Thursday, March 14, 2019

Conference Preparations

Things have been a bit quiet on the blog for over a month for many reasons. Some of you may know this already, but my sister is VERY close to her due date, and as of this writing is still "great with child." I've visited my hometown already to check in (thinking there would be a baby already), but alas no nephew. Hopefully he'll be right on time, but if not I may be checking my phone a lot during the conference for updates.

In the meantime, I'm going to share with you some of the prepwork that goes into making a conference happen, especially in the weeks leading up to it. We've certainly improved the process over the past few years, but everyone knows we're hustling to make things happen the closer the date comes!

1. Communicating with speakers, vendors, site staff, conference attendees

This is the time we really make sure everyone is on the same page. I'm messaging or calling the speakers/presenters, emailing vendors, and meeting with site staff to ensure no one has their wires crossed. A week or two before I also send out an email to everyone attending, just in case there are last minute questions. We're at a new site this year, so I'm expecting some!

2. Setting up spaces

Chairs here. Tables there. We need a table at the front to greet people, a few over in this spot to serve food and snacks. Where is the best place to put drinks so they don't make a mess? Don't forget signs to let people know where it is okay to eat, or where the workshops are held. And bathrooms. Can't forget those!

Giving people proper direction onsite helps GREATLY when trying to preserve and protect. For example, we are letting people know that our originals museum has wonderful items that should not be touched because items may be degraded. Instead, find a conference staff person, and we'll gladly jump in to show/help. Because I like when people look at my stuff :)

3. Preparing food

This year we're doing food differently. Snacks and drinks will be available throughout the weekend, strategically placed around the buildings. Meal times will be more flexible too, accommodating different seminar and workshop times.

Food is a big deal for me. I eat at very specific times every day because I am a teacher; I can wolf down an entire meal in 25 minutes, but I prefer to eat while I work. Prep time now means checking the foods we have, evaluating any allergies, and making sure we have enough drinks for the weekend. Also, gathering serving supplies and putting garbage cans in appropriate places.

4. Managing the online presence

The week before the conference, I often find myself barraged with a ton of questions. I totally get it; plans are starting to fall into place. Maybe someone needs to know more about the hotel. Perhaps I didn't word something right on the website. It's important to be fast because it can help alleviate any anxieties someone may have about attending.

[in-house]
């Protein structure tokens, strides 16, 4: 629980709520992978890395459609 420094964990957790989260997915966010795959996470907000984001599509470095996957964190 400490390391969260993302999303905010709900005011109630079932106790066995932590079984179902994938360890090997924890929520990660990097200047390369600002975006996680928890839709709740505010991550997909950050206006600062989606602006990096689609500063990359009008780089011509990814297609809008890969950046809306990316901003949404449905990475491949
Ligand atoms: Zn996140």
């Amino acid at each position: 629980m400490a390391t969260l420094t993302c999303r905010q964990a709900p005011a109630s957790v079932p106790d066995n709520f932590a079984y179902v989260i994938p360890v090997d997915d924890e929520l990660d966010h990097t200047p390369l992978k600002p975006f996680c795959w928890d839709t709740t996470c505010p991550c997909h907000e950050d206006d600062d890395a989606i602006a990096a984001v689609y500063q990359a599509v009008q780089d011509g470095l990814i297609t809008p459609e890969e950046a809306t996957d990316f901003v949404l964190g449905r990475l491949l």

It's also important to keep posting to remind people about the registration deadline. I'm guilty of waiting until the last minute to register as well. Sometimes a well-placed poster on Facebook or a quick message can be the necessary reminder.

5. Hoping for the best, preparing for the worst

What happens if it snows?
Well, the weather looks pretty good, but I'm keeping some salt in my car, and will locate a shovel. Early morning for me if need be?

What if a speaker can't make it?
We have a backup presentation on a flash drive. Just in case...

What if there is a power outage?
Let's locate that generator.

Even the best plans fall apart for one reason or another. It feels good to think of the worst case scenario, and think of Plan B, C, and D.

6. Taking a deep breath, getting my nails done, and relaxing

It's easy to get overwhelmed. That's why I plan for specific, relaxing activities before and after the conference. I had my nails done this weekend. I'll go to the gym once or twice to get out any energy. On Sunday my fiance and I will take the dog to a nearby park.

We do a TON of work to make this happen. In years past I've not taken care of myself, and the results were disastrous. Stress can take a toll on your personal health. So yes I'll take that massage. And all of the puppy/kitten snuggles required.

In Conclusion
While I know the majority of people reading this blog aren't planning a conference, feel free to take this advice for other types of events. Maybe you coordinate a civilian activity at the next reenactment, or are planning a party. Whatever your situation, do make sure you take care of yourself. Burnout is a very real thing, and often pushes people out of some of their favorite hobbies.

So hopefully we see you at The Citizen's Forum of the 1860s, March 22-24 at The Wolcott Heritage Center Complex in Maumee, Ohio. Registration will close tomorrow, March 15th at the end of the day.
If you interested, Click Here to Register.

Conference game on, friends!


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